Other than the rather crucial difference of one being a weaponised tool of the establishment polemic and the other being a cultural weapon used by the anti-establishment against the ..err establishment, the traditional ideals of the soldier and rock musician have a lot in common at first glance for the burgeoning mind. Both have a basic uniform that is updated every few years (I’m not sure Mersey Beat can be quite compared to the Crimean War but you get the idea...), if you’re successful on the front line you instantly become pretty popular with the ladies, you often get to carry some kind of penis shaped mechanism on your back, you get to travel to weird and exciting places... a lot, you live in close proximity to sweaty men for long periods at a time, you have comradeship with other dudes who you probably knew from childhood and are now all super awesome like you, you do not need to pay attention at school to be any good at it, you instantly gain the respect and envy of your peers, plus you might die... in a cool way! No wonder both became a right of passage for differing generations. One to instil rules and regimentation the other to (hopefully, fingers crossed) smash it.
However, like the army, not all aspiring musicians enlist for the same reasons. Some are lifers, career musos who usually have genuine talent. They can’t (and won’t) ever see themselves doing anything else; born to be in bands. They will stick with it after the initial conflict, doing tour after tour with different outfits, playing into old age and eventually retiring or getting a cushy office job in either logistics or management. This is full commitment, none of this vanity enlisting. However, there are the others. The ones who joined up for all the penis reasons. In it for the glory; the youthful punks who enjoy the showing off and dancing about on stage but can’t hack the life of starving artistry and possible financial ruin. The idea of doing one thing for your entire life is a petrifying thing, especially if it’s not the all burning passion that consumes your very soul. Like soldiering, the exuberance, excitement and brinkmanship that comes with being in a band can often wear thin as you slide your way towards 30. This is obviously more true the lower down the zeitgeist's fickle popularity scale you are, however, I defy any show off ‘musician’, regardless of success to look me in the eye and claim that the thought of 50 years of this shit doesn’t fill them with a certain Adam Ant tainted dread. After all, Colonel Kurtz and Peter Gabriel are basically the same person, both in looks and HR policy. Unless you’re a genuine conduit for melodic genius, a force so all consuming that your brain, like a creative sore, will become dangerously gangrenous unless you drain it of its funk juice at regular intervals, you need to get out before it’s too late. Just like ‘Nam.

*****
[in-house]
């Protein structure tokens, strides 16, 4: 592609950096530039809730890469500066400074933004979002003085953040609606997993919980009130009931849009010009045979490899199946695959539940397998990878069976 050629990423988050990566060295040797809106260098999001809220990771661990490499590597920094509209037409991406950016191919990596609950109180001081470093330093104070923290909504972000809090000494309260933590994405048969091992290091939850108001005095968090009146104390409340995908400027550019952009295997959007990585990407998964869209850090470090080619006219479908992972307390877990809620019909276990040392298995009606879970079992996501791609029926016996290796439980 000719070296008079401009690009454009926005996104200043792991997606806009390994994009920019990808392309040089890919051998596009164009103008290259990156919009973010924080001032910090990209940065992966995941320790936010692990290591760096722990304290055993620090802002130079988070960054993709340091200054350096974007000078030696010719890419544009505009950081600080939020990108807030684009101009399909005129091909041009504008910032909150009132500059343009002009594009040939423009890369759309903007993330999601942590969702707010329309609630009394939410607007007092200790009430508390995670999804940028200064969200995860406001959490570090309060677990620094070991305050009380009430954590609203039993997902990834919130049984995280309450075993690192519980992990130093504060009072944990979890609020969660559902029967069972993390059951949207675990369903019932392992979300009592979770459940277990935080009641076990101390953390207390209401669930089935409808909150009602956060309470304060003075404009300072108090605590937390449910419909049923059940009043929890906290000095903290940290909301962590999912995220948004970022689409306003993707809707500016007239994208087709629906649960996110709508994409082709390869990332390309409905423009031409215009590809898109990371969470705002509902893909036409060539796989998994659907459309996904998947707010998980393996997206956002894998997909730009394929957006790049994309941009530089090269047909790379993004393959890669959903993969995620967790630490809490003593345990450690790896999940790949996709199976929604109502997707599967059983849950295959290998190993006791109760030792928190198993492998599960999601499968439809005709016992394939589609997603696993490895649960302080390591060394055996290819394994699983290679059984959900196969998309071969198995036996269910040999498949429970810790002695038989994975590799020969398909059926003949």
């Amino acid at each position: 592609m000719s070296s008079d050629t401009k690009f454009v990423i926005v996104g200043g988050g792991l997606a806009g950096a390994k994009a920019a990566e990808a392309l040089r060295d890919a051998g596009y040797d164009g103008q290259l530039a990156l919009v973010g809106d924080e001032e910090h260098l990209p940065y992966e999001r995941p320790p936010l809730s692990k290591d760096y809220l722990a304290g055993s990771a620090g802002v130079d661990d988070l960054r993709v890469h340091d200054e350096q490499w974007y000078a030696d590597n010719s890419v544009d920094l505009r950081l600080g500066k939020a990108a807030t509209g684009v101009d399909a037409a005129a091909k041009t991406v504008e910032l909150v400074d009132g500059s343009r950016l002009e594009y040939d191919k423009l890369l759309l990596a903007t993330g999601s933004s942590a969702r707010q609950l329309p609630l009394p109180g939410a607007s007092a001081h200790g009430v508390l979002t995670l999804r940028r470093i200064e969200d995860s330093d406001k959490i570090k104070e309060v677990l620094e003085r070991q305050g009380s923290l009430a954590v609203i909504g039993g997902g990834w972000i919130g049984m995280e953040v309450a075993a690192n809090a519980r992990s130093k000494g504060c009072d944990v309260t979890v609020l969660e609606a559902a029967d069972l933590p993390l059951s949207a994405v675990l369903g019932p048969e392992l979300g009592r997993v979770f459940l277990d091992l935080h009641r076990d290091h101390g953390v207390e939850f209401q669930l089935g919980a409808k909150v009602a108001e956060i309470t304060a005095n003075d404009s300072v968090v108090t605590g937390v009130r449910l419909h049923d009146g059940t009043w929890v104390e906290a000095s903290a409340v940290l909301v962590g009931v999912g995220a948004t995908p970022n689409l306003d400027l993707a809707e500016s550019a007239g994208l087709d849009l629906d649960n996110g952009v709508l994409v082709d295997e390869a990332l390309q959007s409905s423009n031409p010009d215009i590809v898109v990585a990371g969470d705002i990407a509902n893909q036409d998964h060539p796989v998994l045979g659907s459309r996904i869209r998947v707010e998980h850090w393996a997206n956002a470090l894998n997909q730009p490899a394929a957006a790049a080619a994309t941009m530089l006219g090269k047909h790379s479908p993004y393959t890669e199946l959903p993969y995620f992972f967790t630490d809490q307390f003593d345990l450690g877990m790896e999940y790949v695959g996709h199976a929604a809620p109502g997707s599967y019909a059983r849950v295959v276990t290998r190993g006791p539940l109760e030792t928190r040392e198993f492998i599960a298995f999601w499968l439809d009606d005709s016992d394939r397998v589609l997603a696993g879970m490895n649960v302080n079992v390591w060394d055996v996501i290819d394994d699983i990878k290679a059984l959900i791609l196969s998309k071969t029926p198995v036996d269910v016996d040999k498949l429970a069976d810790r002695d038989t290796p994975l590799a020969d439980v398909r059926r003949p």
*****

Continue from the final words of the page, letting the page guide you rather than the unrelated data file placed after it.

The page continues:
So that brings us to my current weird predicament in the real world. I decided to get out. With zero transferable skills. Like a really shitty sniper. I am a fucking world master at drunkenly negotiating airport terminals, locating venue dressing rooms, eating ham and cheese and meeting in hotel lobbies. Sadly though, I am very far from HTML literate or having any SEO experience (that’s a thing now, right?).
Maybe it’s because I lacked the courage. I would argue that I lacked the talent, the hunger for the career. I just couldn’t fully commit my whole life to something I had no innate ability for, like writing music. I didn’t feel the need to write. I don’t even have a guitar in the house. No matter how many star jumps, power windmills, speaker stack leaps and ironic Tae Kwon Do outfits you squeeze out of yourself, it’s never really a substitute for opening a musical window into your soul (I’m told that’s also thing...). I’m pretty sure I sold my soul for a half a gram of baking powder and a plastic medal in 2006 anyway. Not to worry. At least I got a medal.
Jasper Fulcher’s CV is available on request.
Photo by Jason Williamson.